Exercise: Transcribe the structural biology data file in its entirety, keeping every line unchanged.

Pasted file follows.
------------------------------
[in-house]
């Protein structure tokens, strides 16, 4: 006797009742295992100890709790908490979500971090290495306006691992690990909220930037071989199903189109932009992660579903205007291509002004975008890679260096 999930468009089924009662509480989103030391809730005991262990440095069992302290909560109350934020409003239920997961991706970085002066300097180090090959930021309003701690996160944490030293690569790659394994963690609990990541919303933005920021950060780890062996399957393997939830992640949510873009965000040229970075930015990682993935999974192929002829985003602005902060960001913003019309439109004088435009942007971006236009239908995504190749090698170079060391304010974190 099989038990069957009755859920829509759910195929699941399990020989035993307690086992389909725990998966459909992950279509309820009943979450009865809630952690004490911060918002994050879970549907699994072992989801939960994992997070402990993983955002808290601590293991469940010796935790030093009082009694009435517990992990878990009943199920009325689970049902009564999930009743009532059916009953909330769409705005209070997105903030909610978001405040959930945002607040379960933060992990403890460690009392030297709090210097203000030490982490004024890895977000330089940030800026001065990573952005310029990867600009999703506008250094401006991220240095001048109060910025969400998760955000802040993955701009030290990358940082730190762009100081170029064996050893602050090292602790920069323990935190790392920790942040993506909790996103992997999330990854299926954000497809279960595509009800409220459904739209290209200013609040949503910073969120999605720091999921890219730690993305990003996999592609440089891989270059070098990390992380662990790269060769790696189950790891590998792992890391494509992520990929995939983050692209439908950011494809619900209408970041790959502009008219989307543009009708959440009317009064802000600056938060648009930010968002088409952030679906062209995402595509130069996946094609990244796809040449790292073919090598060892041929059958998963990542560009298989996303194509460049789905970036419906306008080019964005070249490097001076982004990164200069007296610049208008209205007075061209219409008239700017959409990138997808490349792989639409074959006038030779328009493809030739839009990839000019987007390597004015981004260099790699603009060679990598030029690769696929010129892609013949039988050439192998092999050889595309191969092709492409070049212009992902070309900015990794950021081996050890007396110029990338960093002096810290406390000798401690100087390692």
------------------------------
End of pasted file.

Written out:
[in-house]
């Protein structure tokens, strides 16, 4: 006797009742295992100890709790908490979500971090290495306006691992690990909220930037071989199903189109932009992660579903205007291509002004975008890679260096 999930468009089924009662509480989103030391809730005991262990440095069992302290909560109350934020409003239920997961991706970085002066300097180090090959930021309003701690996160944490030293690569790659394994963690609990990541919303933005920021950060780890062996399957393997939830992640949510873009965000040229970075930015990682993935999974192929002829985003602005902060960001913003019309439109004088435009942007971006236009239908995504190749090698170079060391304010974190 099989038990069957009755859920829509759910195929699941399990020989035993307690086992389909725990998966459909992950279509309820009943979450009865809630952690004490911060918002994050879970549907699994072992989801939960994992997070402990993983955002808290601590293991469940010796935790030093009082009694009435517990992990878990009943199920009325689970049902009564999930009743009532059916009953909330769409705005209070997105903030909610978001405040959930945002607040379960933060992990403890460690009392030297709090210097203000030490982490004024890895977000330089940030800026001065990573952005310029990867600009999703506008250094401006991220240095001048109060910025969400998760955000802040993955701009030290990358940082730190762009100081170029064996050893602050090292602790920069323990935190790392920790942040993506909790996103992997999330990854299926954000497809279960595509009800409220459904739209290209200013609040949503910073969120999605720091999921890219730690993305990003996999592609440089891989270059070098990390992380662990790269060769790696189950790891590998792992890391494509992520990929995939983050692209439908950011494809619900209408970041790959502009008219989307543009009708959440009317009064802000600056938060648009930010968002088409952030679906062209995402595509130069996946094609990244796809040449790292073919090598060892041929059958998963990542560009298989996303194509460049789905970036419906306008080019964005070249490097001076982004990164200069007296610049208008209205007075061209219409008239700017959409990138997808490349792989639409074959006038030779328009493809030739839009990839000019987007390597004015981004260099790699603009060679990598030029690769696929010129892609013949039988050439192998092999050889595309191969092709492409070049212009992902070309900015990794950021081996050890007396110029990338960093002096810290406390000798401690100087390692």